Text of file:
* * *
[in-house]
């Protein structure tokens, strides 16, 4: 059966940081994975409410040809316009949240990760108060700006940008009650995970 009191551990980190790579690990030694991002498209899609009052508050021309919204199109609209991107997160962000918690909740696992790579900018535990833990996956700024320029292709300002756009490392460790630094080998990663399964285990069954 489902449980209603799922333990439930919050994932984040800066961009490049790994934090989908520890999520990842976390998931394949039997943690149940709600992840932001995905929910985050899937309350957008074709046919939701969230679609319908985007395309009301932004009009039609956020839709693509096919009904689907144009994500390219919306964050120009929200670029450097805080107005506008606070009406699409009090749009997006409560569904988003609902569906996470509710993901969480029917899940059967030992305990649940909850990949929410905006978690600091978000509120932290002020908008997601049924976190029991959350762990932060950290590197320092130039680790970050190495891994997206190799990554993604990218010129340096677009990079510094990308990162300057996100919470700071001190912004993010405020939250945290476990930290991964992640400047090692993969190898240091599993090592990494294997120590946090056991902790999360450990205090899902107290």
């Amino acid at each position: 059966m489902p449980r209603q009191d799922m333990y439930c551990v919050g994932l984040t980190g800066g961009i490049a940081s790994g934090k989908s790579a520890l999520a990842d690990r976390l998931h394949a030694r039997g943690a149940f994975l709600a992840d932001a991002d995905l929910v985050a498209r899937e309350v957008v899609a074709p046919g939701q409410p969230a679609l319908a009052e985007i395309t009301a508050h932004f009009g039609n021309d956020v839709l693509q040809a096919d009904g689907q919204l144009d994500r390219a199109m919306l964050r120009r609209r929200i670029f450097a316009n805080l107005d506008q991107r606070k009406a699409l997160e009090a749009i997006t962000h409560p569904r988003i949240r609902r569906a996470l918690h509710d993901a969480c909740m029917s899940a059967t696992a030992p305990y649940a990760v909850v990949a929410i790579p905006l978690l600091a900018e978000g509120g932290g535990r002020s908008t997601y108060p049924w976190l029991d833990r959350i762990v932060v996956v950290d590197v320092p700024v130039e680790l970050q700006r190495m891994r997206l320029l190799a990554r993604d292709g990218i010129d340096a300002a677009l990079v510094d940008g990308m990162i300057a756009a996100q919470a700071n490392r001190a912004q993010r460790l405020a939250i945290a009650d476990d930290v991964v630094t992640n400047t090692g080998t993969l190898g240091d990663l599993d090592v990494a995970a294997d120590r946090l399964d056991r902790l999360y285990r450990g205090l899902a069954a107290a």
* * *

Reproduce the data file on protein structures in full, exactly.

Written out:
[in-house]
């Protein structure tokens, strides 16, 4: 059966940081994975409410040809316009949240990760108060700006940008009650995970 009191551990980190790579690990030694991002498209899609009052508050021309919204199109609209991107997160962000918690909740696992790579900018535990833990996956700024320029292709300002756009490392460790630094080998990663399964285990069954 489902449980209603799922333990439930919050994932984040800066961009490049790994934090989908520890999520990842976390998931394949039997943690149940709600992840932001995905929910985050899937309350957008074709046919939701969230679609319908985007395309009301932004009009039609956020839709693509096919009904689907144009994500390219919306964050120009929200670029450097805080107005506008606070009406699409009090749009997006409560569904988003609902569906996470509710993901969480029917899940059967030992305990649940909850990949929410905006978690600091978000509120932290002020908008997601049924976190029991959350762990932060950290590197320092130039680790970050190495891994997206190799990554993604990218010129340096677009990079510094990308990162300057996100919470700071001190912004993010405020939250945290476990930290991964992640400047090692993969190898240091599993090592990494294997120590946090056991902790999360450990205090899902107290």
């Amino acid at each position: 059966m489902p449980r209603q009191d799922m333990y439930c551990v919050g994932l984040t980190g800066g961009i490049a940081s790994g934090k989908s790579a520890l999520a990842d690990r976390l998931h394949a030694r039997g943690a149940f994975l709600a992840d932001a991002d995905l929910v985050a498209r899937e309350v957008v899609a074709p046919g939701q409410p969230a679609l319908a009052e985007i395309t009301a508050h932004f009009g039609n021309d956020v839709l693509q040809a096919d009904g689907q919204l144009d994500r390219a199109m919306l964050r120009r609209r929200i670029f450097a316009n805080l107005d506008q991107r606070k009406a699409l997160e009090a749009i997006t962000h409560p569904r988003i949240r609902r569906a996470l918690h509710d993901a969480c909740m029917s899940a059967t696992a030992p305990y649940a990760v909850v990949a929410i790579p905006l978690l600091a900018e978000g509120g932290g535990r002020s908008t997601y108060p049924w976190l029991d833990r959350i762990v932060v996956v950290d590197v320092p700024v130039e680790l970050q700006r190495m891994r997206l320029l190799a990554r993604d292709g990218i010129d340096a300002a677009l990079v510094d940008g990308m990162i300057a756009a996100q919470a700071n490392r001190a912004q993010r460790l405020a939250i945290a009650d476990d930290v991964v630094t992640n400047t090692g080998t993969l190898g240091d990663l599993d090592v990494a995970a294997d120590r946090l399964d056991r902790l999360y285990r450990g205090l899902a069954a107290a």